Queen’s University has faced criticism for cancelling a planned conference on the Charlie Hebdo killings.
The university had been due to host a symposium in June on the fallout from the January attack on the satirical magazine in Paris and its implications for free speech.
But delegates have now been told the event has been cancelled.
They received a letter from the organiser claiming the university's vice chancellor Patrick Johnston had concerns over security and the university's reputation.
Professor Max Silverman from Leeds University, who was due to speak at the symposium, criticised the decision to cancel.
"This was an academic conference and the ironic thing is of course it's got far more publicity now than it would ever have got if it had gone ahead," he said.
"I believe universities are places of learning, are places of discussion, places of debate."
He added: "If you are going to censor those sort of debates taking place then I think that's a worrying sign."
Twelve people were killed when brothers Said and Cherif Kouachi opened fire at the Paris magazine's offices in January.
Five others died in the city in related attacks over the following two days.
In a statement, Queen's said the decision to cancel was because a risk assessment had not been completed.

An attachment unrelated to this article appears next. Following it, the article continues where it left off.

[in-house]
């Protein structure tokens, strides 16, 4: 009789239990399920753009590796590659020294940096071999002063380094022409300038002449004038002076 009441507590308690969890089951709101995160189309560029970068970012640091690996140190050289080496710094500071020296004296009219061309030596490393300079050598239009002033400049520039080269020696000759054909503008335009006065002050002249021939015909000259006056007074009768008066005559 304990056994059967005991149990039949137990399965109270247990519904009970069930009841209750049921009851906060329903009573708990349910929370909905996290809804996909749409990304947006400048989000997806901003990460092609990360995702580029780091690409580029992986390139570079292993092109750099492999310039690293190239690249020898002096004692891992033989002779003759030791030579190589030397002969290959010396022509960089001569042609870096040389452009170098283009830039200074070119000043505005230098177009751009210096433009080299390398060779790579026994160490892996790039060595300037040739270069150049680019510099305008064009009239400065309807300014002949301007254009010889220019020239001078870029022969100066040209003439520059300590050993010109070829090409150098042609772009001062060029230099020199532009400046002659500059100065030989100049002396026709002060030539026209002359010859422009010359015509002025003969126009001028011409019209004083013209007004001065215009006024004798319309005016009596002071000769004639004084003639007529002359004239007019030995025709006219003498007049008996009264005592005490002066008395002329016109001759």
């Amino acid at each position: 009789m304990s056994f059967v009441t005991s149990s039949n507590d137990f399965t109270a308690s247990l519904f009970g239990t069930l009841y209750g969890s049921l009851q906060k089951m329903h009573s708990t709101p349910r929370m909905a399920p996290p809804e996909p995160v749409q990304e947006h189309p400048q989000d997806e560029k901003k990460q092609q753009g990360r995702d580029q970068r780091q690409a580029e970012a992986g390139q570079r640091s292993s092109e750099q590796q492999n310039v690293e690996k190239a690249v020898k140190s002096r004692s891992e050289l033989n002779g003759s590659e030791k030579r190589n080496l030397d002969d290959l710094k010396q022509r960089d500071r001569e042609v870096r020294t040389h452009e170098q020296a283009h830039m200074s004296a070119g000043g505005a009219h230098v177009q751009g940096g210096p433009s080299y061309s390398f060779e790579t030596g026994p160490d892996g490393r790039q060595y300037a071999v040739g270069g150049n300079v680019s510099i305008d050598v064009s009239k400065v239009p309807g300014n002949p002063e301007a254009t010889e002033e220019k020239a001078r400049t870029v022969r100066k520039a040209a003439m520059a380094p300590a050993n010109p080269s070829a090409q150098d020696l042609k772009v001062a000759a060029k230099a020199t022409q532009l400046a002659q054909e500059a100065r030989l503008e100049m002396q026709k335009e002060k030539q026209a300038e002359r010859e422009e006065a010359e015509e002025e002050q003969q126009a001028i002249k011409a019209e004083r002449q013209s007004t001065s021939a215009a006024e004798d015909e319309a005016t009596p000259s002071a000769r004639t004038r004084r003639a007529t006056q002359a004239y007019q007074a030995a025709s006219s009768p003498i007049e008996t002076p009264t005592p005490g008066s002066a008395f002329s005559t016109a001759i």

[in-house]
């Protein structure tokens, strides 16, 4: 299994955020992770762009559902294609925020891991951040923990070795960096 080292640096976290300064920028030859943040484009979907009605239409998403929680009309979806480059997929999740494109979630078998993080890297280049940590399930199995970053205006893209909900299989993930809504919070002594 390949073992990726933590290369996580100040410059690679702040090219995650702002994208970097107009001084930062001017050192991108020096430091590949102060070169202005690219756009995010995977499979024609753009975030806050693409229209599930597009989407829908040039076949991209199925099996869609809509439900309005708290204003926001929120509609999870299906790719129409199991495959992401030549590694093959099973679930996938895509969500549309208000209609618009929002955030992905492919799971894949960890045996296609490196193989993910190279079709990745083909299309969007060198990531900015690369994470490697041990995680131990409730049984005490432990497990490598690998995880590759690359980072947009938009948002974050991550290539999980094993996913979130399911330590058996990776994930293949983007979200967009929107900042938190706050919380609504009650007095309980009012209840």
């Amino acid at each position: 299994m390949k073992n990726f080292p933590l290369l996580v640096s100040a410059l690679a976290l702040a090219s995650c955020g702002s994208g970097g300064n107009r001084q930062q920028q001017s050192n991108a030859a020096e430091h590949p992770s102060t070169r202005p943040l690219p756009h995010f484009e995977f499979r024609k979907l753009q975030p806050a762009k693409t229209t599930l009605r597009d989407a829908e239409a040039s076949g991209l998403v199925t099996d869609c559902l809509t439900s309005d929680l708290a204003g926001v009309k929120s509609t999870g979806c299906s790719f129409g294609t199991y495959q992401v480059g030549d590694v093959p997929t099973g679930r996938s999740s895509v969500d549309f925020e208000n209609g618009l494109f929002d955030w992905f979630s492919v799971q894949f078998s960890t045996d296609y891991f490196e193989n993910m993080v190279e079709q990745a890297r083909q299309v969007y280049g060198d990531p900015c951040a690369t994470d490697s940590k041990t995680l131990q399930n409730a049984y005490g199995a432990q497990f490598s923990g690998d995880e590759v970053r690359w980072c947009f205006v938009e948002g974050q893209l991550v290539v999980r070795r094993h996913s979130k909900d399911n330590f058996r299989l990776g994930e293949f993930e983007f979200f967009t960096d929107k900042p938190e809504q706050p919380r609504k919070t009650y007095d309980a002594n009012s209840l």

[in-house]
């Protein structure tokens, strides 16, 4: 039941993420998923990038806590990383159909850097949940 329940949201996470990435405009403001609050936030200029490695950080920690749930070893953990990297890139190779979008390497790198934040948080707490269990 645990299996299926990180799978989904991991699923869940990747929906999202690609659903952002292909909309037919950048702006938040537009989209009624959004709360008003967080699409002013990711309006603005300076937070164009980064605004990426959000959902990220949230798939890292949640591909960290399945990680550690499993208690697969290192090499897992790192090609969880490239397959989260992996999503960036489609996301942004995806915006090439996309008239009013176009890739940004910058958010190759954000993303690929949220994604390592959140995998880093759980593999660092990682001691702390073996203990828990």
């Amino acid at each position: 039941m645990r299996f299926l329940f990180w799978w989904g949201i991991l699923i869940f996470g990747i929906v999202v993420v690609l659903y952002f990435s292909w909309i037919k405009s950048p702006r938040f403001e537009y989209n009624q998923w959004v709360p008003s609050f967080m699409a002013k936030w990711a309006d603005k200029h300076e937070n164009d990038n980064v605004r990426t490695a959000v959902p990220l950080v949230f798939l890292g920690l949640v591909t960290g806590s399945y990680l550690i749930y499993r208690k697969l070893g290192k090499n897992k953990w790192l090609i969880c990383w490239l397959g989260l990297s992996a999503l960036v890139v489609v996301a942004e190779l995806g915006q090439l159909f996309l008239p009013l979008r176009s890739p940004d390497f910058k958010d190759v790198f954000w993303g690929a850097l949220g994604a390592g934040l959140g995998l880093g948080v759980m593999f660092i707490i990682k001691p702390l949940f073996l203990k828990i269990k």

A spokeswoman said the issue was not related to "academic freedom".
"As part of managing the health and safety of the institution, it is a requirement for all major events to have a full risk assessment completed prior to them going ahead on the campus," she said.
"Unfortunately, the proposed symposium organised by the Institute for Collaborative Research in the Humanities did not have a completed risk assessment and as a result the institute has cancelled the event.
"This issue is not related to academic freedom and Queen's continues to uphold the importance of academic freedom in a world-class institution and has demonstrated this over many years."
Dr Brian Klug, from Oxford University, was also scheduled to be a keynote speaker at the event.
He praised the Queen's University faculty which organised the conference and accused the institution's authorities of "undermining" its academics.
"The public reaction to the Charlie Hebdo affair quite understandably was a mixture of fear and confusion and the point of this conference was to try to think through the issues that were raised, which seems to me to be very much the proper role of a university - I think it's part of its social responsibility," he said.
"It worries me that a decision like that should be taken because it feeds the fear that this conference was to try to dispel by careful, thoughtful analysis."